Renegade Hardware

    The government has no idea what they are doing these days it seems.



    So, very last minute I went to open house for this (https://www1.toronto.ca/wps/portal/contentonly?vgnextoid=8ea5c4e4612dd510VgnVCM10000071d60f89RCRD&vgnextchannel=b1d9e1ee6bb0a410VgnVCM10000071d60f89RCRD ) last night.

    It was a rather informal affair – mostly just a chance to add your .02 and take a look at a some info graphs, poster boards, maps etc.

    However, what I did find terribly interesting was the number of attendees that were in favour of MORE paved trail along the Etobicoke Creek – yup, you read that correctly.

    Since I was in an inquisitive mood, I decided to ask one women why she felt that paved trails were a good idea/ necessary in the ravine. Her response was, “Well, it is so terribly hard to walk on those trails with all the roots, rocks and uneven surfaces.” To which I suggested that was kinda the idea behind natural surface trails. I prodded a little further and she offered that the worst part is in the Winter when she can’t walk on the trails. To which I countered that the City doesn’t/ wasn’t going to plow the trail in the Winter so how is paved path any different from a natural surface trail once it was covered in snow or ice? She replied that “It just was.” She then added that another reason it must be paved was so that she could use a stroller, for her grandchildren, on the trail which she currently couldn’t do on a natural surface trail…. at this point I agreed to disagree.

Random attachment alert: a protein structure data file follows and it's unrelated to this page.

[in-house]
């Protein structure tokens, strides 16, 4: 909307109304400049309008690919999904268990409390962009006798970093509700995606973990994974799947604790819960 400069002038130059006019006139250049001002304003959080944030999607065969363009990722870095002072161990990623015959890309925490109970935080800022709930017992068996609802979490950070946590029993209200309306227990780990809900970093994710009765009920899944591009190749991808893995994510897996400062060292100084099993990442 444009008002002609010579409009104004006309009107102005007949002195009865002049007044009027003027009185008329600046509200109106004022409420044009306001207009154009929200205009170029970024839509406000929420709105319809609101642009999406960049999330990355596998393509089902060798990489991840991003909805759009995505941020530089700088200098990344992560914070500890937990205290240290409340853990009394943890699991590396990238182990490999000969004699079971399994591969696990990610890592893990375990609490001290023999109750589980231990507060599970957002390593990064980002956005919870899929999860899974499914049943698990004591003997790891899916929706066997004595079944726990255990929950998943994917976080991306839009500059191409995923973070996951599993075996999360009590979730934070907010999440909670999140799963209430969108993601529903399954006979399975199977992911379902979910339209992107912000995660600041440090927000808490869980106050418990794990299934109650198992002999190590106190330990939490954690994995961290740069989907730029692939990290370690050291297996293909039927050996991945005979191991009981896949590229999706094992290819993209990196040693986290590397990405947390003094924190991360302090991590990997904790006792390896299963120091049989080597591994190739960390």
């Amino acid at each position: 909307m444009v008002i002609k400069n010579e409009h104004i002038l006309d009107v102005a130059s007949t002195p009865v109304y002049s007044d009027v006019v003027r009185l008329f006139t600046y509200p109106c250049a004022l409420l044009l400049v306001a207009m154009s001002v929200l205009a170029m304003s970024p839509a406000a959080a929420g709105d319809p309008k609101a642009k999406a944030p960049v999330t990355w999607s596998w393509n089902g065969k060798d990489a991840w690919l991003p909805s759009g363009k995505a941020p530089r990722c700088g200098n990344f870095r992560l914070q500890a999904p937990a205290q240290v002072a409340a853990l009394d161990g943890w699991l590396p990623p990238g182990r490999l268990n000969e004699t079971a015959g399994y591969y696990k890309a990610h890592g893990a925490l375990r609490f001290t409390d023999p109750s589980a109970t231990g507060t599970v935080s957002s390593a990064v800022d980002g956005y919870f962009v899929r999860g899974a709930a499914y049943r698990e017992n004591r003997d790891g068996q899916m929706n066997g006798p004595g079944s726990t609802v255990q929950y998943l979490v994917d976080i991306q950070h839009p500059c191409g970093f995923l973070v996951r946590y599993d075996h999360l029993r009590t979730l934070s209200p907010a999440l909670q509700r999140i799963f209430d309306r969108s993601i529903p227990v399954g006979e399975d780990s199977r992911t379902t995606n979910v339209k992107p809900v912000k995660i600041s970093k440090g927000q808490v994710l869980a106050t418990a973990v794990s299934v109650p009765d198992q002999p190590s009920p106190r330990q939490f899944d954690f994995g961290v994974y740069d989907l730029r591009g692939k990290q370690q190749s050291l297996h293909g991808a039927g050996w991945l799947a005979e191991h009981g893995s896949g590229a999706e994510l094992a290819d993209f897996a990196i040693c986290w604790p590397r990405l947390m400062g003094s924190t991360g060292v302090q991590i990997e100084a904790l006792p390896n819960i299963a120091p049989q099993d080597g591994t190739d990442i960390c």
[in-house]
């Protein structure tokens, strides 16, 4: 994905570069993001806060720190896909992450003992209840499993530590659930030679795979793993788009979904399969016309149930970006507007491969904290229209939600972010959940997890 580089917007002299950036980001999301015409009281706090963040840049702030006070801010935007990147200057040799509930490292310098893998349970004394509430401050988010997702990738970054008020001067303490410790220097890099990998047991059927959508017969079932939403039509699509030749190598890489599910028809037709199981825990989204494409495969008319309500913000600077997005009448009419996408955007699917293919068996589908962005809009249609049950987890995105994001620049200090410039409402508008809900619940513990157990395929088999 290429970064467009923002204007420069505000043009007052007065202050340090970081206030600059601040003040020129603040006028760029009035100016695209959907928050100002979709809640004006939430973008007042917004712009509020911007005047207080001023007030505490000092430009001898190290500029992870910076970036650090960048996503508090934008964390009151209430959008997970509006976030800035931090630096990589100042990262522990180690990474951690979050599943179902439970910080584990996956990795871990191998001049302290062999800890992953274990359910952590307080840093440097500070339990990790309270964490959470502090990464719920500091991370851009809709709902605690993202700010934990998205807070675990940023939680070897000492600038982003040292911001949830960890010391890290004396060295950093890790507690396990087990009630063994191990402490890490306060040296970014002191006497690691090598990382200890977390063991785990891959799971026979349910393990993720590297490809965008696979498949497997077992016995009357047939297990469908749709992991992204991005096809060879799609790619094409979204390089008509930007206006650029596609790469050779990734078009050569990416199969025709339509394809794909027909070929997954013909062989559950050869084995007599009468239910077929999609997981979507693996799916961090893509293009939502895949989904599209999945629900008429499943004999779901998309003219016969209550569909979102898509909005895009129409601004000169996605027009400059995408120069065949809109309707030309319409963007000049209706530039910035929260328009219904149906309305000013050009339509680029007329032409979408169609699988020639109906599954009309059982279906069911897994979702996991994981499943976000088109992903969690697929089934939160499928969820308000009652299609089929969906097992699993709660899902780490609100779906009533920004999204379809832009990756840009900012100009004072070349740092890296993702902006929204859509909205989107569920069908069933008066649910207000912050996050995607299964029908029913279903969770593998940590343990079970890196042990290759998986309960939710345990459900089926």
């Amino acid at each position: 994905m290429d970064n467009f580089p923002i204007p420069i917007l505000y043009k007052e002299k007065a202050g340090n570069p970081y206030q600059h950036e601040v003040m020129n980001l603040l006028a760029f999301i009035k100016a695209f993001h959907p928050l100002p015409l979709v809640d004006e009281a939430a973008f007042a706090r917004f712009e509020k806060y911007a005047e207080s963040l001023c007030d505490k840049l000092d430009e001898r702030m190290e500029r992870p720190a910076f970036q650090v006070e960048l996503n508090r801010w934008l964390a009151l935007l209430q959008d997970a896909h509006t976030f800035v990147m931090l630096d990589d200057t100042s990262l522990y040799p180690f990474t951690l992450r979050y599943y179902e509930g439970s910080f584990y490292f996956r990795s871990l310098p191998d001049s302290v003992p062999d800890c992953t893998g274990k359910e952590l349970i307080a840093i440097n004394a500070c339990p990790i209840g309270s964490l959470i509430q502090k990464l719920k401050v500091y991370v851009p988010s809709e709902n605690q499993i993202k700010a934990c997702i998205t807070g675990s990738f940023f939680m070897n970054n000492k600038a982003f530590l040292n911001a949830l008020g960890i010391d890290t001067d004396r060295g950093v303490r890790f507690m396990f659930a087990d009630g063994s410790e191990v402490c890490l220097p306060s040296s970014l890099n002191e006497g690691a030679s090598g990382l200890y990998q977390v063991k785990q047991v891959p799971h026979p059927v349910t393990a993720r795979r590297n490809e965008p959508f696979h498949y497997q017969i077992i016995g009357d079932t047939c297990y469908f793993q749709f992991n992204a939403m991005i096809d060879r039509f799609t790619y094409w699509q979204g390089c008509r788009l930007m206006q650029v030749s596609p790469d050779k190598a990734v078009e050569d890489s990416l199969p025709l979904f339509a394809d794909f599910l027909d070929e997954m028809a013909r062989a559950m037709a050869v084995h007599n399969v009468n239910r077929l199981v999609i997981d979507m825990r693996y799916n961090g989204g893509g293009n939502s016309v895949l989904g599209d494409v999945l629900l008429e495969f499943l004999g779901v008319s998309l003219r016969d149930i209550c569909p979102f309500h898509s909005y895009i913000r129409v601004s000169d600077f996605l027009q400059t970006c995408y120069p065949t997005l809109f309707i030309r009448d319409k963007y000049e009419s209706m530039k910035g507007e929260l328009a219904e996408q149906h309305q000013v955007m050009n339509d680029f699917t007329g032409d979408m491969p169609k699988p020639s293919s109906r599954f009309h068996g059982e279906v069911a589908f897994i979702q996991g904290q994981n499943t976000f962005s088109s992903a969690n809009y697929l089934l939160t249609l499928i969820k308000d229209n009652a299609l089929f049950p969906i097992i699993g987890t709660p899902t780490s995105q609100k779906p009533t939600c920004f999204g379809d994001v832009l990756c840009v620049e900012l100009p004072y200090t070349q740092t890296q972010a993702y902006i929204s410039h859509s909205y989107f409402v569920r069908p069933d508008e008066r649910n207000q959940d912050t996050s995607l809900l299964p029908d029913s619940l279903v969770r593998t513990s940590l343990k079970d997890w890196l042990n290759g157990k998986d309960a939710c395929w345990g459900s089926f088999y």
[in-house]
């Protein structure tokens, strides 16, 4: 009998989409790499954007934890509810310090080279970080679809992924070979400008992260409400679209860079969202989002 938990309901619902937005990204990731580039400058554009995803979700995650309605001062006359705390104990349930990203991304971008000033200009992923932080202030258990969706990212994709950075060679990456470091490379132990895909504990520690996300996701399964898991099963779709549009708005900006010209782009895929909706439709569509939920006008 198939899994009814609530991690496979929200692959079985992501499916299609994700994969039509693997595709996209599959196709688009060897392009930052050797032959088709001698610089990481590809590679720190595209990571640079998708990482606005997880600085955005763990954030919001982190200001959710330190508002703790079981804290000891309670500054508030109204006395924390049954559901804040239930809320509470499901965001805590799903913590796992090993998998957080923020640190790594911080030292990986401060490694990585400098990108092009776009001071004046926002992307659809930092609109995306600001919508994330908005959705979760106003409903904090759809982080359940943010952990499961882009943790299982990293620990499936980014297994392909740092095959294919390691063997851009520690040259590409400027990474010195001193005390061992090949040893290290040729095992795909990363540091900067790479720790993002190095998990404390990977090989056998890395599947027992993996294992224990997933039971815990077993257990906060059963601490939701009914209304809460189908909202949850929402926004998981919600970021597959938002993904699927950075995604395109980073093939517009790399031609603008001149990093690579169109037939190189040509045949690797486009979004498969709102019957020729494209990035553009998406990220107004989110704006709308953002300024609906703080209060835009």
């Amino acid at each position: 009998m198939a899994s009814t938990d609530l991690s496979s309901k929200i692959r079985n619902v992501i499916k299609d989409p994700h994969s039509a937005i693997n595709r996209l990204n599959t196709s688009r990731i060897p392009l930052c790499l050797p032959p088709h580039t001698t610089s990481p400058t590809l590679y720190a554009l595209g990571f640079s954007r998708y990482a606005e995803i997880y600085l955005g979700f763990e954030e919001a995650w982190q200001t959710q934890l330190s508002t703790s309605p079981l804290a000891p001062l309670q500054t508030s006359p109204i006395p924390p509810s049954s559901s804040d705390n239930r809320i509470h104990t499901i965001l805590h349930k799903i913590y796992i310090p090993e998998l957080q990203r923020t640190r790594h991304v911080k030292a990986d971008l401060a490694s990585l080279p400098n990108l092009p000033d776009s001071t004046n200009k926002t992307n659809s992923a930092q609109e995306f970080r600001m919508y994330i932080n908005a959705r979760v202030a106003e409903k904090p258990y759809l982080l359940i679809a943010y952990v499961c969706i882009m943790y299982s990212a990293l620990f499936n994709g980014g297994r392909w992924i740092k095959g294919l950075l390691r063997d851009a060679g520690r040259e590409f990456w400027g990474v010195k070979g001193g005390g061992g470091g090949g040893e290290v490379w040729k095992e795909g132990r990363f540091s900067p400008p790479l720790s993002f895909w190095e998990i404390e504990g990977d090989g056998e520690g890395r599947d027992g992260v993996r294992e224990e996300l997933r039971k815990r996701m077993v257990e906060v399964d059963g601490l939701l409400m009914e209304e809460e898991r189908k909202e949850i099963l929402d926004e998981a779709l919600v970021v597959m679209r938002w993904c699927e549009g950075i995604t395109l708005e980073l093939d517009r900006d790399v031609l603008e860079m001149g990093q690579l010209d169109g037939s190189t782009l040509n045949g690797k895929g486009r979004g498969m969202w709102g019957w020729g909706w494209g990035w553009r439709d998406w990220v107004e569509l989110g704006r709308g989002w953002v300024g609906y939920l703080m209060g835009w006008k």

As I was about to make my exit I was approached by the CoT staff member and asked if I cared to talk further about trails and the ravines (HA!). After my usually plug for more Community Stewardship groups with a focus towards trails and the need to actually fund the many projects and recommendation that the city already has in NETS. It also dawned on me to suggest that perhaps they should add another infograph/ poster board about how ‘soft surfaces ‘ and green spaces are crucial for storm water management. Without getting into it too much by paving in the ravines we are preventing the ravines from doing their job – absorbing and safely getting rid of water during major storm events (which, seem to be happening more frequently). (Former) Chief Planner Jennifer Keesmaat speaks about this quite often and it is certainly a key component to the Ravine Management Strategy.

    But I digress, fact is it would seen there are many vocal users advocating for further paving. Hopefully their voices aren’t the only ones being hear.

    1 user thanked author for this post.


    I was in the creek walking my dog this weekend.
    Really surprised to see they paved the whole section on the west side of the creek from Burnamthorpe to the first bridge over the creek.
    I thought only the east side was being done.
    I guess walking on crushed limestone wasn’t good enough.
    Funny how there are strict guidelines regarding residential land being surfaced with impermeable materials (driveway extensions etc.) due to water overflow into the sewer systems but they can pave over huge swaths of land beside a creek.
    Where I used to live in the Parklawn area I saw the paving of natural paths along the Humber River and Lake Ontario, and where I live now they are doing the same thing at Sam Smith Park.
    Always in the name of accessibility, where the conversation ends.
    I get that they want to make areas more accessible but it has to be done sensibly which I have yet to see…